The whole effect of the editing and the camerawork gives a Romantic, painterly impression. The scene, like in the novel, ends with a sudden, dramatic change in weather, a roll of thunder interrupts them, and they run back towards Thornfield. It’s also, unfortunately, never more clear than in this moment that the film team cast age-appropriate (to the novel) actors for the role; Rochester is in his early to mid thirties, and Jane is barely twenty. Wasikowska and Fassbender look their ages, which means that the scene feels awkward because of how imposing Rochester is, how he towers over Jane in what should be their happiest, most romantic moment. I have to wonder though, if all of this is the point. Is this whole scene, the proposal and the resulting kiss, displaced from reality because like Jane, we as audience members want to believe that this train-wreck of a situation could work out for her? This story is about power above all else– the difference in power between Jane and Rochester– but this moment is separated from the constant hints Brontë drops in the novel that something is horribly wrong, and that these people should not get married. Just like in the Romantic tradition, the storm represents not just something beautiful, but something terrifying, something dangerous, and in that way, the scene is perfect. We as audience members need to feel like something is slightly off in this scene, because it’s not perfectly happy, and it shouldn’t be. Not only is Jane giving up her independence to become the wife of someone who has power over her as an employer, but she has no idea what’s coming to her. As a viewer, one almost doesn’t want to break the spell.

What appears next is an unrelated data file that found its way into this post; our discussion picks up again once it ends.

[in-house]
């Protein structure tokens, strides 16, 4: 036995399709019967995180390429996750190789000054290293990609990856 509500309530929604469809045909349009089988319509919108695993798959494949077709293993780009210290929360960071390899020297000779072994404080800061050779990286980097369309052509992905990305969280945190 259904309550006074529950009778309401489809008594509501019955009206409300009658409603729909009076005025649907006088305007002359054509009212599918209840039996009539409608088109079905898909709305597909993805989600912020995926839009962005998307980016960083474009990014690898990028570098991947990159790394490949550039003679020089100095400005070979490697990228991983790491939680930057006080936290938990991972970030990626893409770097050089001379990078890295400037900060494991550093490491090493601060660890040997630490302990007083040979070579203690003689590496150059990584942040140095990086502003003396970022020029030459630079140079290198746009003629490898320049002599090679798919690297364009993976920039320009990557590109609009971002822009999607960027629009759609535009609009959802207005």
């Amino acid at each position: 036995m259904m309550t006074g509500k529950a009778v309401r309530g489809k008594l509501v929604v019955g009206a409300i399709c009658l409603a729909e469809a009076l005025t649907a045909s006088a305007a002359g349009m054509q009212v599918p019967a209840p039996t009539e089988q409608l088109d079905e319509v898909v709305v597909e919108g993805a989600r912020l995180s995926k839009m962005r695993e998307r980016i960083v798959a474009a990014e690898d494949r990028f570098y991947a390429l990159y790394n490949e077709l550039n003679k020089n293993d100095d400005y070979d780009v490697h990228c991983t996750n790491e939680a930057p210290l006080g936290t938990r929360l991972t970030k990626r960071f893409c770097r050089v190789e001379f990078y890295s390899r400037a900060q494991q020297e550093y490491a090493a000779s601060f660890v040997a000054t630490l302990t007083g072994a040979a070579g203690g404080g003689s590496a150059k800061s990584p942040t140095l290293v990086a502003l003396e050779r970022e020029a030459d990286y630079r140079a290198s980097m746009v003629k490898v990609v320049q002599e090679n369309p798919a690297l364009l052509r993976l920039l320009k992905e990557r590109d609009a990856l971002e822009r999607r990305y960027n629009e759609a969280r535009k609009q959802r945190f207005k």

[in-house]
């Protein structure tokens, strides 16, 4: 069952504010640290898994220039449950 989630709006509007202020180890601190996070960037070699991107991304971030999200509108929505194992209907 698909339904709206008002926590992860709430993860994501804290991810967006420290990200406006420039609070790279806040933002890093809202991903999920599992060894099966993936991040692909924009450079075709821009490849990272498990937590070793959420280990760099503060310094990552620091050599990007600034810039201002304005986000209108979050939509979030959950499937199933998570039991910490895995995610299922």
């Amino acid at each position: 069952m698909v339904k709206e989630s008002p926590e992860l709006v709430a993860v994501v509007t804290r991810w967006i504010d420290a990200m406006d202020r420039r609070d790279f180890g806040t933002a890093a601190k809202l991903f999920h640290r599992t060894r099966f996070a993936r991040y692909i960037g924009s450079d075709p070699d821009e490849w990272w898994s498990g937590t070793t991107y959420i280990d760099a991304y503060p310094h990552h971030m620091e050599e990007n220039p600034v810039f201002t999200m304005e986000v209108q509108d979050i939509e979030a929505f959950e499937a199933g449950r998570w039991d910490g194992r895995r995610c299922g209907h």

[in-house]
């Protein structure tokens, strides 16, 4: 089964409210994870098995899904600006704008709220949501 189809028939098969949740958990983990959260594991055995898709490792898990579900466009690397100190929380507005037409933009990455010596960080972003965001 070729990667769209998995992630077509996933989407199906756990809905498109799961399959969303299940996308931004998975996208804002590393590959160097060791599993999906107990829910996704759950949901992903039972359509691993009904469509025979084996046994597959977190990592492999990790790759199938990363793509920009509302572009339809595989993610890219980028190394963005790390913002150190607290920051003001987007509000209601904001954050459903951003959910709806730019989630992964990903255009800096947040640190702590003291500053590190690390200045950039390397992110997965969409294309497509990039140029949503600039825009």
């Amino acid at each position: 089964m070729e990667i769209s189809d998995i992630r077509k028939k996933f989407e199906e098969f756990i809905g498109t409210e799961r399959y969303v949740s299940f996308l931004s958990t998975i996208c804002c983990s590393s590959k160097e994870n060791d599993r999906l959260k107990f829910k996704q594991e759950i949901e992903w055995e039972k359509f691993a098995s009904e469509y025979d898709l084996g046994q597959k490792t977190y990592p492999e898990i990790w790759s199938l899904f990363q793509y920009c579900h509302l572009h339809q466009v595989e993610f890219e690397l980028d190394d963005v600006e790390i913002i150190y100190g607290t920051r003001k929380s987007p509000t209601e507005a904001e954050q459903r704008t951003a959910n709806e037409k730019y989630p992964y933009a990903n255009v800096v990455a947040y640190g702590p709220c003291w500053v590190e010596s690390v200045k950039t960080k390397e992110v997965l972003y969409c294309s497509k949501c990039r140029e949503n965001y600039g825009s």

Reader, she did not marry him… yet. 

Note: Screenshots were taken from this link, which actually includes other scenes alongside the proposal. I’d recommend watching the full movie, though.  

Works Cited

“Chapter 23.” Jane Eyre, by Brontë, Charlotte. New American Library, 2008, pp. 251–261. 

“Jane Eyre.” IMDb,, 18 Mar. 2011, 

Owen, Alison, et al. Jane Eyre. HBO Max , Focus Features, 2011.